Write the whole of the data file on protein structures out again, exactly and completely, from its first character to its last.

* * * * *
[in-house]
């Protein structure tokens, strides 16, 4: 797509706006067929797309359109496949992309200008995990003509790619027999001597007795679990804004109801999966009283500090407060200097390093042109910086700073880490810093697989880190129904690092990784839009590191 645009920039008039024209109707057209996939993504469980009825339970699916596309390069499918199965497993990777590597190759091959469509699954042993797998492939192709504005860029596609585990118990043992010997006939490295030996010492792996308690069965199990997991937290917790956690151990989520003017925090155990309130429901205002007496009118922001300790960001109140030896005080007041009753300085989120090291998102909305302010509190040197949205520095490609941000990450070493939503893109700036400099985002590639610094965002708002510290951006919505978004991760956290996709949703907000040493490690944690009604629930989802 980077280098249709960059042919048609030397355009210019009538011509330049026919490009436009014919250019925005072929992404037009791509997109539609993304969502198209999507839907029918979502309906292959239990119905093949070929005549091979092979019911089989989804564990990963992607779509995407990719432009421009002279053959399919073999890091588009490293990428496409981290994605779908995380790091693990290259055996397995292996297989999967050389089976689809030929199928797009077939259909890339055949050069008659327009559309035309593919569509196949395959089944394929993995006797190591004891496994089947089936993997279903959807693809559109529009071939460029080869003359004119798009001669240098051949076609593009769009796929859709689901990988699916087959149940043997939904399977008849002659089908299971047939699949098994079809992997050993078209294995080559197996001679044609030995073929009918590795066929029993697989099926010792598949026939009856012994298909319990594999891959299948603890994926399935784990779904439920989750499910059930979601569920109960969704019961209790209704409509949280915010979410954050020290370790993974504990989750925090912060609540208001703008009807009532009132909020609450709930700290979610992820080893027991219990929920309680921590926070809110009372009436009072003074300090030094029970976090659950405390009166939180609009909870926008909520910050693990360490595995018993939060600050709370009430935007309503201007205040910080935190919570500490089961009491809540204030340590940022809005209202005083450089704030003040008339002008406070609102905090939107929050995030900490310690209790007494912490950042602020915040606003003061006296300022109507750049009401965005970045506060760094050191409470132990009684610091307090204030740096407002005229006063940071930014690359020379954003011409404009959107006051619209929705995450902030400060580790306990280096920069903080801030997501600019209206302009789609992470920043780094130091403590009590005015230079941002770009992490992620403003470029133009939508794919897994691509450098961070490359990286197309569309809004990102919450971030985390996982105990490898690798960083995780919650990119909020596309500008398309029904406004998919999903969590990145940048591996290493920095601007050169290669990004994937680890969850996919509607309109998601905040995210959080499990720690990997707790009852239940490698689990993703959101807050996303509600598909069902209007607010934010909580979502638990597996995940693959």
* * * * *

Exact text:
[in-house]
């Protein structure tokens, strides 16, 4: 797509706006067929797309359109496949992309200008995990003509790619027999001597007795679990804004109801999966009283500090407060200097390093042109910086700073880490810093697989880190129904690092990784839009590191 645009920039008039024209109707057209996939993504469980009825339970699916596309390069499918199965497993990777590597190759091959469509699954042993797998492939192709504005860029596609585990118990043992010997006939490295030996010492792996308690069965199990997991937290917790956690151990989520003017925090155990309130429901205002007496009118922001300790960001109140030896005080007041009753300085989120090291998102909305302010509190040197949205520095490609941000990450070493939503893109700036400099985002590639610094965002708002510290951006919505978004991760956290996709949703907000040493490690944690009604629930989802 980077280098249709960059042919048609030397355009210019009538011509330049026919490009436009014919250019925005072929992404037009791509997109539609993304969502198209999507839907029918979502309906292959239990119905093949070929005549091979092979019911089989989804564990990963992607779509995407990719432009421009002279053959399919073999890091588009490293990428496409981290994605779908995380790091693990290259055996397995292996297989999967050389089976689809030929199928797009077939259909890339055949050069008659327009559309035309593919569509196949395959089944394929993995006797190591004891496994089947089936993997279903959807693809559109529009071939460029080869003359004119798009001669240098051949076609593009769009796929859709689901990988699916087959149940043997939904399977008849002659089908299971047939699949098994079809992997050993078209294995080559197996001679044609030995073929009918590795066929029993697989099926010792598949026939009856012994298909319990594999891959299948603890994926399935784990779904439920989750499910059930979601569920109960969704019961209790209704409509949280915010979410954050020290370790993974504990989750925090912060609540208001703008009807009532009132909020609450709930700290979610992820080893027991219990929920309680921590926070809110009372009436009072003074300090030094029970976090659950405390009166939180609009909870926008909520910050693990360490595995018993939060600050709370009430935007309503201007205040910080935190919570500490089961009491809540204030340590940022809005209202005083450089704030003040008339002008406070609102905090939107929050995030900490310690209790007494912490950042602020915040606003003061006296300022109507750049009401965005970045506060760094050191409470132990009684610091307090204030740096407002005229006063940071930014690359020379954003011409404009959107006051619209929705995450902030400060580790306990280096920069903080801030997501600019209206302009789609992470920043780094130091403590009590005015230079941002770009992490992620403003470029133009939508794919897994691509450098961070490359990286197309569309809004990102919450971030985390996982105990490898690798960083995780919650990119909020596309500008398309029904406004998919999903969590990145940048591996290493920095601007050169290669990004994937680890969850996919509607309109998601905040995210959080499990720690990997707790009852239940490698689990993703959101807050996303509600598909069902209007607010934010909580979502638990597996995940693959």